Eye on the Amazon

Voices of the Xingu: Antonia Melo, Amazon Warrior

"We won't let our rivers in the Amazon be sacrificed!"
– Antonia Melo

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If you're reading this it's quite likely that you know by now that the Brazilian government is planning to build what would be the world's third largest hydroelectric dam on one of the Amazon's major tributaries, the Xingu River. The Belo Monte dam would divert the flow of the Xingu and devastate an extensive area of the Brazilian rainforest, displacing over 20,000 people and threatening the survival of indigenous peoples. For the past 25 years, Antonia Melo da Silva has been at the forefront of this battle fighting for justice, rights, rivers and the rainforest.

Born in 1949 and mother of five, Melo (as we like to call her) is the coordinator and the heart of the Movimento Xingu Vivo para Sempre (Xingu Alive Forever Movement), a coalition of over 150 organizations and social movements fighting the Belo Monte dam. She has worked tirelessly since the dam was first proposed and stopped following the historic Altamira gathering of 1989 and a global campaign calling for cancellation of World Bank financing.

For more than two decades Melo has been a leader in the women's movement in Altamira, working in collaboration with churches, schools, indigenous communities and international NGOs to keep Belo Monte from being built. Her work has been particularly critical in the past five years since the Lula administration intensified efforts to push the project through as part of a plan to build 70 large dams across the Amazon by 2030.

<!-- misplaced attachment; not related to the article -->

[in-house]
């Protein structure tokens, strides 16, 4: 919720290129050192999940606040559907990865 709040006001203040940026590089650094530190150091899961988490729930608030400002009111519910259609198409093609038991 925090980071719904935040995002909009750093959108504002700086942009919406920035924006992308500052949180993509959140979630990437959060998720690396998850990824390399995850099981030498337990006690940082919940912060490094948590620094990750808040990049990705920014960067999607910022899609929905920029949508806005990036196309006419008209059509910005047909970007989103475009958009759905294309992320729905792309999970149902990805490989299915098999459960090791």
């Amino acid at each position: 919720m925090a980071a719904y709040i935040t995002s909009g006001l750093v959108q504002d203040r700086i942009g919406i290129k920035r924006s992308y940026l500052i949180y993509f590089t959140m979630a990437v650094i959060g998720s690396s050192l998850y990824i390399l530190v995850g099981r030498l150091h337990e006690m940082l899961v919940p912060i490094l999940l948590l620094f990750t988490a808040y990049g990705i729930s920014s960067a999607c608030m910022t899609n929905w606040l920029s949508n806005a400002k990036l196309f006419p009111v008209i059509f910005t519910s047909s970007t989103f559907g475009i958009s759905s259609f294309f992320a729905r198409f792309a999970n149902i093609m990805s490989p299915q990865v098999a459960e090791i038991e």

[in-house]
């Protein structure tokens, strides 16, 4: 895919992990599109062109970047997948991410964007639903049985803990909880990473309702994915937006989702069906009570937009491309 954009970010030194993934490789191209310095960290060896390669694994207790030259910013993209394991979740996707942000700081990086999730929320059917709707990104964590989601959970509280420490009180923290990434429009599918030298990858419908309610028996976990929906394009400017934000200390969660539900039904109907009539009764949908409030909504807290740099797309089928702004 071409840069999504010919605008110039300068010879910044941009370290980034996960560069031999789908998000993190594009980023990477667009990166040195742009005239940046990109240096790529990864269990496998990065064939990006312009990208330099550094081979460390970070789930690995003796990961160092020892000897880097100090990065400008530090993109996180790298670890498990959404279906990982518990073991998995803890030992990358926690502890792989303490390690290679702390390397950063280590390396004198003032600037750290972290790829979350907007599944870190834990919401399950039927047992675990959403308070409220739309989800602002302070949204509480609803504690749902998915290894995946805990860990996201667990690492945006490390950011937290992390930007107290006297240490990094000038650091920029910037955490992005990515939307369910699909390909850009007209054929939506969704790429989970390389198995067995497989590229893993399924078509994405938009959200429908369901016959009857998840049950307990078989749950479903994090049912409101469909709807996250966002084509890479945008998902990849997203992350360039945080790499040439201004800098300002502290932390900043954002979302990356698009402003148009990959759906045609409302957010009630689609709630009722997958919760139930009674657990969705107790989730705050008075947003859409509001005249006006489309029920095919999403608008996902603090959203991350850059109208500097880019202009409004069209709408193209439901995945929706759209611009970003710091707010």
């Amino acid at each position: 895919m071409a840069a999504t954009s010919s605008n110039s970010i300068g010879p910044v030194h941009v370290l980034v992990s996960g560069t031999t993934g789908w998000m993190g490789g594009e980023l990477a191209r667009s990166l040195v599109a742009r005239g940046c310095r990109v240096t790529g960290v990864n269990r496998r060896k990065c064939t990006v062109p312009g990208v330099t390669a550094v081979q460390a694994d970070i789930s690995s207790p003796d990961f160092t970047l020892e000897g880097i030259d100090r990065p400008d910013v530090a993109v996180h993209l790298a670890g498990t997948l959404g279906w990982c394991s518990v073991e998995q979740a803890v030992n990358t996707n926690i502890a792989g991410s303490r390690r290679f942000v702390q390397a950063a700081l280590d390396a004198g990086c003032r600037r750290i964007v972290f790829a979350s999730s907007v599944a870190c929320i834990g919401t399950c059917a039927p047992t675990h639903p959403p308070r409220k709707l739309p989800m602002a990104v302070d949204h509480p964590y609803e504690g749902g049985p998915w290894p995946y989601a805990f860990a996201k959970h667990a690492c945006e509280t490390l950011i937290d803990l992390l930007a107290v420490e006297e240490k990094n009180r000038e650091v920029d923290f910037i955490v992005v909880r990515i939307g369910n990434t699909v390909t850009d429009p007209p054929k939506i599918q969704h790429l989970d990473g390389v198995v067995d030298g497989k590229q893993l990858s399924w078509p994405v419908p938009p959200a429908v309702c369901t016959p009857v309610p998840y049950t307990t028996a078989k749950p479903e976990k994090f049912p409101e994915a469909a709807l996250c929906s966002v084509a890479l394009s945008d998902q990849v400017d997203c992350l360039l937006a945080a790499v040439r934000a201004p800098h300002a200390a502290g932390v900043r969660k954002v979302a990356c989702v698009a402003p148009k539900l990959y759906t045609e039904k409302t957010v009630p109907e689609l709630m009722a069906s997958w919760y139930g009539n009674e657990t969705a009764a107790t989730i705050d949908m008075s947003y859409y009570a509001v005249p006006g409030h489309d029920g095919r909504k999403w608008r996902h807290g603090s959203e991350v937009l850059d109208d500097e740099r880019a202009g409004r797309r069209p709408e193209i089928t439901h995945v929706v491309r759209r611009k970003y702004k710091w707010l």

Despite the more than two decades of successful resistance to Belo Monte, the dam is now 50% complete. When I met Antonia nearly four years ago resistance to the dam was very strong and construction was just beginning. She was determined, passionate and fascinating to be around. She would awake at 4 am everyday and work until 10 pm. While I would be exhausted, she seemed just fine with this and never complained. Antonia became my inspirational muse from the moment I met her.

Over the last few years construction of Belo Monte advanced, people were displaced and some people negotiated trades for support of the dam. Some simply got tired of fighting and gave up. Resources became scarce and organizations moved on to new causes, but Antonia's dedication never wavered. She kept the same smile, strength and energy. Working tirelessly day in and day out, Antonia is the living proof of what real commitment to justice means. Maybe that is why Norte Energia (the construction company) fears her so much and tries so hard to criminalize her work.

Antonia is not only strong and passionate, but humble and empathetic. She is like a mother to all who have felt injustice caused by the Belo Monte dam. I've never seen her cry because of the pain and suffering she witnesses everyday in Altamira. Instead, she is the one constantly giving her shoulder. She is also the one who continues to stand up fearlessly to demand justice. She is a visionary woman who sees what President Rousseff cannot seem to grasp: a sustainable future for Brazil that no longer harms the environment nor people's rights.

"We have so many cultures here in this part of the country, many diverse cultures but one shared objective – to defend a new model of development. Something that we take part in, not something that the government imposes on us," Melo recently told a reporter. "Brazil is so rich with other sources of energy – solar, biomass, wind power. That is the kind of development that would help the quality of life of rural people, of indigenous people. We need renewable energies that won't destroy the environment and won't privatize our waters. Many rivers have already been sacrificed. We won't let our rivers in the Amazon be sacrificed as well."

Amazon Watch couldn't agree more. Now, more than ever, Antonia and the Xingu Alive Forever Movement need our support to keep the movement alive and unified. Please join us today!

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